Dmitry Chernyshenko_06-02-12I was 11 years old when my country hosted its first ever Olympic Games which coincidently, like Sochi 2014, was the XXII edition – but in this case, of the Summer Games.

I was just an ordinary boy and, like many of my classmates, all I wanted was to have an item of Olympic memorabilia. My Mum got me a pin with Misha bear, the symbol of the Moscow 1980 Games. I still cherish that pin today.

Who would have thought that years later, Russia's first ever Olympic and Paralympic Winter Games would come to Sochi and I would find myself President and chief of the Sochi 2014 Organising Committee?

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In exactly two years time, on February 7, 2014, the Sochi 2014 Winter Games will begin with a spectacular Opening Ceremony in the Olympic Stadium at the heart of our Olympic Park – a compact cluster of competition, media and accommodation venues situated right on the coast.

And for the two weeks after the Games' opening, and then again for the nine days of the Paralympic Winter Games, the world's finest winter athletes will compete in Sochi and in our Mountain Cluster venues, only some 30 minutes away, for the glory of taking part in the Olympic and Paralympic Winter Games.

It is a huge undertaking for us: 98 medal events in seven Olympic sports with 5500 athletes and officials from 80 nations. And 70 medal events in five Paralympic sports with 1,350 athletes and officials from 40 nations.

There will be 2,800 accredited journalists and photographers at our Games with a worldwide television audience of about three billion.

I mean to say, how would you feel if three billion people were looking in on your work?!

But despite these challenges, we will deliver on all our promises because we have built up one inspired team. I am fortunate to be surrounded by amazing and talented people who share my passion and my commitment for this once in a lifetime opportunity.

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As the Olympic Flame is extinguished on March 16, 2014 at the conclusion of the Paralympic Winter Games, we would have only reached the halfway stage of our incredible journey. The post-Games legacy story that will positively transform society will begin to unfold in Russia.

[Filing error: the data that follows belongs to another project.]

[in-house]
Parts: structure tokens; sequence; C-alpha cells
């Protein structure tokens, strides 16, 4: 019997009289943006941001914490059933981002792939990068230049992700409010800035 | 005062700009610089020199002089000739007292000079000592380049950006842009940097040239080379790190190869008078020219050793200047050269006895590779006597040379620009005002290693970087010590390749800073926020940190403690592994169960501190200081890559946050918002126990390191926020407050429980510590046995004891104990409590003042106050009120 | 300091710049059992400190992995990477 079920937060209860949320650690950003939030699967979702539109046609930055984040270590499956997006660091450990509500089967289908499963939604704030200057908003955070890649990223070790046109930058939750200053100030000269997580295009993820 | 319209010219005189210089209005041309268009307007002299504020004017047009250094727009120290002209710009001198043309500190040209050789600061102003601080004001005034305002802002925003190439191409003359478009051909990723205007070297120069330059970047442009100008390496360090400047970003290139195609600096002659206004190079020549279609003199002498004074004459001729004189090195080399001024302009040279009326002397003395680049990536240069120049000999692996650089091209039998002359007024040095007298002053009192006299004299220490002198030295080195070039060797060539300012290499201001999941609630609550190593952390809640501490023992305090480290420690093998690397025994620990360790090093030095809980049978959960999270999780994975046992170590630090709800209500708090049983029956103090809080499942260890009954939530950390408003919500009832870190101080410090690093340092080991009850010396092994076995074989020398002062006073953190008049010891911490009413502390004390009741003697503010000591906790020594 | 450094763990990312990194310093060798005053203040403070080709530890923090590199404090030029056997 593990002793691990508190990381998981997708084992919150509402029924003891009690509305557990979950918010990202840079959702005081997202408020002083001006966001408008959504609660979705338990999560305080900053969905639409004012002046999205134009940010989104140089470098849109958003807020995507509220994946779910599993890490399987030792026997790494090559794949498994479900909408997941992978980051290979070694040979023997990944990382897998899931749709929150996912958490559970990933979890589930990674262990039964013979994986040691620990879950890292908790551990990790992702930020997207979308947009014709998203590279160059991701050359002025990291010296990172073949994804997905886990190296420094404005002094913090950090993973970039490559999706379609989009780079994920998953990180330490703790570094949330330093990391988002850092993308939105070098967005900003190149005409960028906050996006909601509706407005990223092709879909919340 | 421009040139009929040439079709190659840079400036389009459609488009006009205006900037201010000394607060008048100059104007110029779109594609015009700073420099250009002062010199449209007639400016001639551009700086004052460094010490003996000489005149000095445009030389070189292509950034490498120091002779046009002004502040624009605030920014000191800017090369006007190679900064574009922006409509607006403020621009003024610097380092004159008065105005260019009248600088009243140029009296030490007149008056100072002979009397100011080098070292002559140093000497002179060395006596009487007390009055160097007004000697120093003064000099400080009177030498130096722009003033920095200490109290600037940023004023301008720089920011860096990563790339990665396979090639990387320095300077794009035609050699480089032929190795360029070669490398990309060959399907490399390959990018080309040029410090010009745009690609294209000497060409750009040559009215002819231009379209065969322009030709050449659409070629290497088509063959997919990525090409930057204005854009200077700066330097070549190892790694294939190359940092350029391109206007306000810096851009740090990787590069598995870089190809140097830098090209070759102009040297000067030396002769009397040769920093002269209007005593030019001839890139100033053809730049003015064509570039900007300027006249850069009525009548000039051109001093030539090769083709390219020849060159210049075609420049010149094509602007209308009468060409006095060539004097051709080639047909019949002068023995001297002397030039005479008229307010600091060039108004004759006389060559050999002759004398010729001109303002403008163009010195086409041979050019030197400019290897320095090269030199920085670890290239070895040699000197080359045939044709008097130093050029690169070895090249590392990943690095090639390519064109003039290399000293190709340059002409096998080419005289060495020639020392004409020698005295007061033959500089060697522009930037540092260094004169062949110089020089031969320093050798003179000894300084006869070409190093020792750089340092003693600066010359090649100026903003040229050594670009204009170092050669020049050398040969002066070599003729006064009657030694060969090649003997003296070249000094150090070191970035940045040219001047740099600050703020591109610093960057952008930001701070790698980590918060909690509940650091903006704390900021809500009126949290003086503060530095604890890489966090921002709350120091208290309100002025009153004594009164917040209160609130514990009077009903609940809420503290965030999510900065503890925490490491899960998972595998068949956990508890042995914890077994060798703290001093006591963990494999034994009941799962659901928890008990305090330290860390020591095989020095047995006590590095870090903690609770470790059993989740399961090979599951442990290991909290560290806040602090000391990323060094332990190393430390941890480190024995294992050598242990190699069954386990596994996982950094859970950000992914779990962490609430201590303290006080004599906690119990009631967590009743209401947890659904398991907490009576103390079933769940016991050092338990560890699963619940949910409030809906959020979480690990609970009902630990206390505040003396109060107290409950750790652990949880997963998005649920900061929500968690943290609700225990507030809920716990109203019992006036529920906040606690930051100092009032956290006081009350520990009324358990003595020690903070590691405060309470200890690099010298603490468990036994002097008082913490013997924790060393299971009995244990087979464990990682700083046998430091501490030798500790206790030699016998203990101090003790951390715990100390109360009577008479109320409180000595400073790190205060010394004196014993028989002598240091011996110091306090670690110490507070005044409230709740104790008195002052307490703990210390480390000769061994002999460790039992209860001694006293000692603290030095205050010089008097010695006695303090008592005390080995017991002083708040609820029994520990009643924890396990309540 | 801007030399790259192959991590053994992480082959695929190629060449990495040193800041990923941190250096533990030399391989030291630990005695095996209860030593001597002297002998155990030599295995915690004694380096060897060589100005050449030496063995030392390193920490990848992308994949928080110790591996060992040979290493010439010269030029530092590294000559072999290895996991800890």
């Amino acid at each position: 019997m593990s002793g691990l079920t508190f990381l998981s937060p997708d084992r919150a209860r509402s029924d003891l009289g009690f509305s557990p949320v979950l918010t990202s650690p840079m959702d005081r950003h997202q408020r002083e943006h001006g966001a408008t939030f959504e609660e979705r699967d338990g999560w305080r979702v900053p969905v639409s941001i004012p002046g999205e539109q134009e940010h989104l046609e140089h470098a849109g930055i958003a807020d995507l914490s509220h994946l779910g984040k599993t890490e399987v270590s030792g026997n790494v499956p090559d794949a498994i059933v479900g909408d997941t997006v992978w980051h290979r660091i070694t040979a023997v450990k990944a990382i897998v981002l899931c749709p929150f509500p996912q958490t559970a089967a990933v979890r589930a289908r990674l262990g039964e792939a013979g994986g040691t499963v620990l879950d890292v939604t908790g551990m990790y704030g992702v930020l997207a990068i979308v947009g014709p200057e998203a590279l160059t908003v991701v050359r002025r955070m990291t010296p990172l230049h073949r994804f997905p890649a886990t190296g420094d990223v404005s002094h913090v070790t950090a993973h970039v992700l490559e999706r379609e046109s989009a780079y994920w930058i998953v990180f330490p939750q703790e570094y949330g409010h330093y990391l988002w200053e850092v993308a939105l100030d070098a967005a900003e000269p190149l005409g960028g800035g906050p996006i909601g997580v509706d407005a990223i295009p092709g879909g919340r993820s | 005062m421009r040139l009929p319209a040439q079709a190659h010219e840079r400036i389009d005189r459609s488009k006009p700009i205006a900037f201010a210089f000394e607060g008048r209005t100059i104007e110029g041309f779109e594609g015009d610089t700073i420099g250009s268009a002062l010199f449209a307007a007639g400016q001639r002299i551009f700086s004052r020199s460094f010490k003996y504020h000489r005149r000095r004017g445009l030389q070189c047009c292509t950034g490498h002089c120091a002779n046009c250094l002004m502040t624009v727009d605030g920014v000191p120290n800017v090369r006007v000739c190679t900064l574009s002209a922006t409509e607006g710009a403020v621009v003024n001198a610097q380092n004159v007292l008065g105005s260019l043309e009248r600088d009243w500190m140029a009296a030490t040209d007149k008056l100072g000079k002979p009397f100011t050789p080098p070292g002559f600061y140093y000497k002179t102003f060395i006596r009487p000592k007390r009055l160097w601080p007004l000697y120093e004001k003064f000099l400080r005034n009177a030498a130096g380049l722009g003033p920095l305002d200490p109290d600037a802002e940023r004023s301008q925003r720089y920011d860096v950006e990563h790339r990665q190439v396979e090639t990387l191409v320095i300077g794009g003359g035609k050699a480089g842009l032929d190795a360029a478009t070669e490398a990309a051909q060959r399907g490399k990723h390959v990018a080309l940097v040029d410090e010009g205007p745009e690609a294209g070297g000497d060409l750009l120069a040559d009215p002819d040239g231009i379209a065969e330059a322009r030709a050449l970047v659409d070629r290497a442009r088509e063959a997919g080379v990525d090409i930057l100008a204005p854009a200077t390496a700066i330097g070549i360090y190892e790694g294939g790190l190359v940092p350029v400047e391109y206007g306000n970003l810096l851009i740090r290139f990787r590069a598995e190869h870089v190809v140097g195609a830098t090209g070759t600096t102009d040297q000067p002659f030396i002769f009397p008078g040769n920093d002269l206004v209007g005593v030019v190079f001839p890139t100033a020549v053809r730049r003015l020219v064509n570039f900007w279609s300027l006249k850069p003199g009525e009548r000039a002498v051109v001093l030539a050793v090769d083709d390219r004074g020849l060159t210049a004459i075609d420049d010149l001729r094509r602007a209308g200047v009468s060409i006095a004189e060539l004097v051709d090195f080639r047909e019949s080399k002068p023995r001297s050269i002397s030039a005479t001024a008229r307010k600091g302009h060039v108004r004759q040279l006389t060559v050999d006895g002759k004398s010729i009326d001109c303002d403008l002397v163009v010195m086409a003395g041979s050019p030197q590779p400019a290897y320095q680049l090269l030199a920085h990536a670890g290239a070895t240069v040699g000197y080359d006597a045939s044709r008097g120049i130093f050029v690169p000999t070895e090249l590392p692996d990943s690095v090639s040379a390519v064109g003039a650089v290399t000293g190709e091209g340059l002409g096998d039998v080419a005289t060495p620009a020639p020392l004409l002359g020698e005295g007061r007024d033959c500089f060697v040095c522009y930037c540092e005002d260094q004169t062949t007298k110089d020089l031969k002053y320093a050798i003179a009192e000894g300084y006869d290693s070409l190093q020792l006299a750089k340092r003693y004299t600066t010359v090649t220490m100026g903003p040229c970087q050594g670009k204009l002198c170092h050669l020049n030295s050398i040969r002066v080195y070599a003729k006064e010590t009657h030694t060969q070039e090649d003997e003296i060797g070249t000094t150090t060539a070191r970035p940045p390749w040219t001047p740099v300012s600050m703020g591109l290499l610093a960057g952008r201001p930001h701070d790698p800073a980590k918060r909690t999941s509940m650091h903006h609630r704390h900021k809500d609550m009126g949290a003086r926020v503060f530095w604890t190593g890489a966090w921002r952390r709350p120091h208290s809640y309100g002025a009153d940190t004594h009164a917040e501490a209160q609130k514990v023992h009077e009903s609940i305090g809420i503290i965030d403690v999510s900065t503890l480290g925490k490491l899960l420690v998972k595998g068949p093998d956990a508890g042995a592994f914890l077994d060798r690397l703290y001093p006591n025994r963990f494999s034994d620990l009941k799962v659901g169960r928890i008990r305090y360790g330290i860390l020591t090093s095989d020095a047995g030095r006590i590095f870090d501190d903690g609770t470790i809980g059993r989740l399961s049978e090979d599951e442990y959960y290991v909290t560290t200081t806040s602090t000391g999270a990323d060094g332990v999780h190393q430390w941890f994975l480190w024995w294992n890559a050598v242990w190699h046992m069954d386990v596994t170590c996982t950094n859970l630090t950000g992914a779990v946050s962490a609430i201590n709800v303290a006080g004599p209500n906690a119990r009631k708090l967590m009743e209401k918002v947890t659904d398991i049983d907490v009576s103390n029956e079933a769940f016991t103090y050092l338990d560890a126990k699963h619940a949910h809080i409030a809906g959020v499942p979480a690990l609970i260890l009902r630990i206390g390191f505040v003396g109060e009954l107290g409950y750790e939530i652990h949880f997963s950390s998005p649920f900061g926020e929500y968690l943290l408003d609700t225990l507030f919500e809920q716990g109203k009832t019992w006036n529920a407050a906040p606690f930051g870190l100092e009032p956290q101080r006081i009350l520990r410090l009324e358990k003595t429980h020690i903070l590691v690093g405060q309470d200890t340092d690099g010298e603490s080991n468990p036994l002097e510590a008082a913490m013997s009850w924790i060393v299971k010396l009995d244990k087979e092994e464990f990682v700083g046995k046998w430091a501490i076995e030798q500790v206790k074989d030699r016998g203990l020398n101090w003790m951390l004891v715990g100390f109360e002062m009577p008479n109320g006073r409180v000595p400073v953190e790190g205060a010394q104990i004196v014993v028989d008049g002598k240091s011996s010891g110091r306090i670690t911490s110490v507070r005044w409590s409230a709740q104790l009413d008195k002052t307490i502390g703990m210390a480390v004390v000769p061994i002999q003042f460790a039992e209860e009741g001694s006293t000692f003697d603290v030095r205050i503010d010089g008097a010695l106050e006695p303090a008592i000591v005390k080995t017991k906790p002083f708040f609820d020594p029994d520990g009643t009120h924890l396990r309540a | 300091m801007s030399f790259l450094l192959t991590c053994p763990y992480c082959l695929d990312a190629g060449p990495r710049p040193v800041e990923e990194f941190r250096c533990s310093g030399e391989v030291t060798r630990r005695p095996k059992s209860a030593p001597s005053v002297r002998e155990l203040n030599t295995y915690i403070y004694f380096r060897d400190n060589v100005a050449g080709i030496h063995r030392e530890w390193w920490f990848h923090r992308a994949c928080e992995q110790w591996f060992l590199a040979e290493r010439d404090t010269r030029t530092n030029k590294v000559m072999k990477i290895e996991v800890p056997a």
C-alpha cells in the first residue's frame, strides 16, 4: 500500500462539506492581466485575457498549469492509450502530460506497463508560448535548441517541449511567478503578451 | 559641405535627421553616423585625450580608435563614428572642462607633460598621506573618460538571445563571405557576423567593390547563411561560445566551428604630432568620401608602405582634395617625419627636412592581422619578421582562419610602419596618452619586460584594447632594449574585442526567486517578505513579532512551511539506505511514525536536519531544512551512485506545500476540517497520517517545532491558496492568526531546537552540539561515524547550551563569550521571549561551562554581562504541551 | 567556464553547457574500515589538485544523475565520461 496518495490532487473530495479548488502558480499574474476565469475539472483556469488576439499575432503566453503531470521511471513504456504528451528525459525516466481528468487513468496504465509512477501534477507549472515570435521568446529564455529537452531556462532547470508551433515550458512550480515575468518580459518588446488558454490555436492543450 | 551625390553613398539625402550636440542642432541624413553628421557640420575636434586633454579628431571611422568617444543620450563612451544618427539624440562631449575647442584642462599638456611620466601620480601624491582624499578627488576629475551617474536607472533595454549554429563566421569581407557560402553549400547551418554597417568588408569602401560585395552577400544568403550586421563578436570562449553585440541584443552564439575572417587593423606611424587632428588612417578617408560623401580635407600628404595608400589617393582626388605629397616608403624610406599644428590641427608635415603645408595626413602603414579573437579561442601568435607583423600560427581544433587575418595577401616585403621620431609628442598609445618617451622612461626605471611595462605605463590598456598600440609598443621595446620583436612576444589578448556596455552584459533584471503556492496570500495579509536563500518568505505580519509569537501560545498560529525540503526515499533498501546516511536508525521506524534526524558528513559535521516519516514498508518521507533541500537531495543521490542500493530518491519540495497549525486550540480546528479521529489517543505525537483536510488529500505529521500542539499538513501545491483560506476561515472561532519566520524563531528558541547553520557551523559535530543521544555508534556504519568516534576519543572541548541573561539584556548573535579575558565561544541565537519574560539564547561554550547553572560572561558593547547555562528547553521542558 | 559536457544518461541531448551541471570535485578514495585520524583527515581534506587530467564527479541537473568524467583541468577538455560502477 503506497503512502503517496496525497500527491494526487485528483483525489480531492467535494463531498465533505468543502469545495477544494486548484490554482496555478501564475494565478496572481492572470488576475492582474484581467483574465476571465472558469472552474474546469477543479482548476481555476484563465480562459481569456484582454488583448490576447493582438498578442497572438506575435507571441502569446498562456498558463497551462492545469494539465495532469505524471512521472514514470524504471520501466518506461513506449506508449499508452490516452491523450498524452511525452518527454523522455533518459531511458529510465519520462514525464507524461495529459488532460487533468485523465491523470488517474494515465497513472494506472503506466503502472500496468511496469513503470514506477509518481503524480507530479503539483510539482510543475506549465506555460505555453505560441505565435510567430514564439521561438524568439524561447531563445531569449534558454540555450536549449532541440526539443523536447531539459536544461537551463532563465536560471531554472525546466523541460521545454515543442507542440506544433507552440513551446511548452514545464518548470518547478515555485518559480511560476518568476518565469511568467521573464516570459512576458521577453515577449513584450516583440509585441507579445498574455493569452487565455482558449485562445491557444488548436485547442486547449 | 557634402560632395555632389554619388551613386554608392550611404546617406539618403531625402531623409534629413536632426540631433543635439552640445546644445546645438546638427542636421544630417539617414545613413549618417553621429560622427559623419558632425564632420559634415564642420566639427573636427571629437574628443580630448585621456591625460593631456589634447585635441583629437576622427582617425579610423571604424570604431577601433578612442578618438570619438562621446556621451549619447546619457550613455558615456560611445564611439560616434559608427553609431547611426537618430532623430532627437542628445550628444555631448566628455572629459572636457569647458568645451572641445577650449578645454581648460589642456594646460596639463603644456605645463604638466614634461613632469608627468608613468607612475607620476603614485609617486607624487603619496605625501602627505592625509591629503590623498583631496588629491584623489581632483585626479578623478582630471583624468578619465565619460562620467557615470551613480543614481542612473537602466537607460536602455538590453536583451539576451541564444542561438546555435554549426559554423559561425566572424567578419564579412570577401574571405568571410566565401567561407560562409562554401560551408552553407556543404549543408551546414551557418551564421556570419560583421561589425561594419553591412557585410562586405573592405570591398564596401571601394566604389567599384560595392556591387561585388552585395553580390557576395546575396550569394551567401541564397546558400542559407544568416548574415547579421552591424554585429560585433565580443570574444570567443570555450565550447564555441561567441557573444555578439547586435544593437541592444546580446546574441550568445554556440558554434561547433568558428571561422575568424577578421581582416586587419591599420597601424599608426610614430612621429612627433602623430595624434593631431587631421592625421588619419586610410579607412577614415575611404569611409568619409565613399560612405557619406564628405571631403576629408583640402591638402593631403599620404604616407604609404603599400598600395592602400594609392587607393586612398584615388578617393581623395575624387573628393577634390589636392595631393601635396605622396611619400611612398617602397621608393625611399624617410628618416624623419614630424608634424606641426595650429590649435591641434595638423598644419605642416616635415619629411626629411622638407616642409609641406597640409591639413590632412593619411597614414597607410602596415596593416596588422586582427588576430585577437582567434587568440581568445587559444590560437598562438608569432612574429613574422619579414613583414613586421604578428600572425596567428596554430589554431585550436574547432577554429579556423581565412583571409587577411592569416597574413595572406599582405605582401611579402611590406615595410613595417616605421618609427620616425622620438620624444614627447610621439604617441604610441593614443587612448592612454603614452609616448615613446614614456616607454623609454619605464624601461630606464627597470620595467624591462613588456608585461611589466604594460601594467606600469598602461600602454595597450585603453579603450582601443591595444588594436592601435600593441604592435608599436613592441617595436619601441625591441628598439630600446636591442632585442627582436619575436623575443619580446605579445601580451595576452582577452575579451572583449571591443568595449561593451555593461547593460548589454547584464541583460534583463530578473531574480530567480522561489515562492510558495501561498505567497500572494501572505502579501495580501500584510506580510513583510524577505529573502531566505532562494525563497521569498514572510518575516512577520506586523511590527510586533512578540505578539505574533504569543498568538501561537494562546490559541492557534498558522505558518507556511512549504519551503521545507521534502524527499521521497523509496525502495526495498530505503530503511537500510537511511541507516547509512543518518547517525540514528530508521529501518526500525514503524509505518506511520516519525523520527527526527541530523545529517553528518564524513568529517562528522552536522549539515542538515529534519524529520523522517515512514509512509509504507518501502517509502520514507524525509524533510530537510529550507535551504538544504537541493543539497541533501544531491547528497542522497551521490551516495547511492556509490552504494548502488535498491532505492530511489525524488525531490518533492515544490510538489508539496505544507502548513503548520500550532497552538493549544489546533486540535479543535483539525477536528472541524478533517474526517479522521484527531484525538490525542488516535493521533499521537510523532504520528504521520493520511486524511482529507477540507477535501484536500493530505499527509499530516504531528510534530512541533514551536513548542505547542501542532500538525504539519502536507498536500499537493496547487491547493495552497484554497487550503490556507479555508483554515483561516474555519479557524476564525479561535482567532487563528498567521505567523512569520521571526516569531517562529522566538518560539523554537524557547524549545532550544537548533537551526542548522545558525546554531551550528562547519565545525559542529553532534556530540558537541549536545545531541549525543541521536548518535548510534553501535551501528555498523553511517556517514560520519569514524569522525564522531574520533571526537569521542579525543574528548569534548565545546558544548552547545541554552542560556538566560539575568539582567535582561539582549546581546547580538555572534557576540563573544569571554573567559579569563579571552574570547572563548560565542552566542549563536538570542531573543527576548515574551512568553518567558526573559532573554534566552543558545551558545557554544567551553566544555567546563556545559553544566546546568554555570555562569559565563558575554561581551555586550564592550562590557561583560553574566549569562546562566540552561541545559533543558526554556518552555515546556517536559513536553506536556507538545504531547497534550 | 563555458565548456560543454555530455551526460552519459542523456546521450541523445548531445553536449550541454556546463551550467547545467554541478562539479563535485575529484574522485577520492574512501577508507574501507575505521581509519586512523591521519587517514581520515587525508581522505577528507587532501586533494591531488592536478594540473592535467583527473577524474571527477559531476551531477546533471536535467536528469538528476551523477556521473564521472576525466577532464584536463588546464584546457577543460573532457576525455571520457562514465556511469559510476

But actually the legacy of the Sochi Games has already been – and is being – widely felt across Russia. In fact the Games legacy began straight after the International Olympic Committee (IOC) awarded the Games to Sochi back in 2007.

I am hugely proud of the tangible benefits that are being felt throughout Russian society as a direct result of the Sochi 2014 Games preparation.

Take, for example, volunteerism.

In the post-Soviet era, Russia did not have a volunteer culture.

It was the Sochi 2014 project that acted as a catalyst for Russia to embrace the concept.

There will be 25,000 volunteers for the Sochi 2014 Games. The process of selecting and training these volunteers has already begun in earnest with volunteers trained at special centres in 26 universities across Russia.

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Our very first volunteers have already attended the Vancouver 2010 Winter Games and many other major events in Sochi and Russia as part of their training process.

And several of our leading volunteers were actively involved in helping to deliver the inaugural Winter Youth Olympic Games in Innsbruck last month. I was so proud of the way they conducted themselves and by the positive response they received from the Olympic Family.

Our volunteers will also be involved in the forthcoming pre-test events this month, as well as having an active involvement during the London 2012 Games.

Today, the notion of volunteerism is enshrined in Russian law. Sochi 2014 is helping to increase the number of Russians involved in volunteer activity from around nine per cent at present to over 25 per cent as in other European countries.

But Sochi 2014's legacy today goes much further. Already there is a significant increase in awareness and appreciation of the role that people with a disability play in Russian society.

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There is also a better understanding of the need to adopt international standards in corporate governance and transparency. Sochi 2014 is demonstrating a best practice model in this regard.

And the Sochi 2014 Games are helping Russia to adopt the highest standards in environmental and ecological sustainability.  I love the fact that one of our Games mascots is the snow leopard, which was the species we recently reintroduced to the caucuses as part of our green Games policy!

I know from talking to my good friend, Lord Sebastian Coe that the next two years will go in the blink of an eye. But it is an incredible honour to lead this project of national importance and, despite the inevitable challenges that lie ahead, I aim to enjoy every single minute of the countdown.

Because, on the eve of the Games, I want to stand on the Black Sea shore and look up at the snow-capped mountains around my home city, confident that we have done everything possible to ensure the world receives the warmest of Russian welcomes; that we have done everything possible to ensure that Russia's first ever Olympic and Paralympic Winter Games will be the most innovative and inspirational in history.

Dmitry Chernyshenko is President and chief executive of Sochi 2014